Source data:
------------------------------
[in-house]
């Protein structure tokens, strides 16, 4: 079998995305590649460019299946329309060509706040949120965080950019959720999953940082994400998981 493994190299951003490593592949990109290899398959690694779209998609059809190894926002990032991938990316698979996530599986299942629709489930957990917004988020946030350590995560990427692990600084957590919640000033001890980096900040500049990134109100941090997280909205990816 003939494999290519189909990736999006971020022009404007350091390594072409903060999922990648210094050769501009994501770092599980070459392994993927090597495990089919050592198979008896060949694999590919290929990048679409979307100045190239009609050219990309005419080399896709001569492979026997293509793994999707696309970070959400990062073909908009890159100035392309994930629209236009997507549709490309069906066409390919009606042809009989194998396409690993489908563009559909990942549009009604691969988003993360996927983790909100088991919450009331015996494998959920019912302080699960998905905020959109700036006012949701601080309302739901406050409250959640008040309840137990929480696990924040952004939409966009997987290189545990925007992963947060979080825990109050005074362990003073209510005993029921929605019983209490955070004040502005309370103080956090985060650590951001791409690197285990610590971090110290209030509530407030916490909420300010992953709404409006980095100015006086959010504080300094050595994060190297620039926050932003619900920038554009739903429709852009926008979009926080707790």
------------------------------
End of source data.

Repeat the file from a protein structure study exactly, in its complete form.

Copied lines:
[in-house]
């Protein structure tokens, strides 16, 4: 079998995305590649460019299946329309060509706040949120965080950019959720999953940082994400998981 493994190299951003490593592949990109290899398959690694779209998609059809190894926002990032991938990316698979996530599986299942629709489930957990917004988020946030350590995560990427692990600084957590919640000033001890980096900040500049990134109100941090997280909205990816 003939494999290519189909990736999006971020022009404007350091390594072409903060999922990648210094050769501009994501770092599980070459392994993927090597495990089919050592198979008896060949694999590919290929990048679409979307100045190239009609050219990309005419080399896709001569492979026997293509793994999707696309970070959400990062073909908009890159100035392309994930629209236009997507549709490309069906066409390919009606042809009989194998396409690993489908563009559909990942549009009604691969988003993360996927983790909100088991919450009331015996494998959920019912302080699960998905905020959109700036006012949701601080309302739901406050409250959640008040309840137990929480696990924040952004939409966009997987290189545990925007992963947060979080825990109050005074362990003073209510005993029921929605019983209490955070004040502005309370103080956090985060650590951001791409690197285990610590971090110290209030509530407030916490909420300010992953709404409006980095100015006086959010504080300094050595994060190297620039926050932003619900920038554009739903429709852009926008979009926080707790």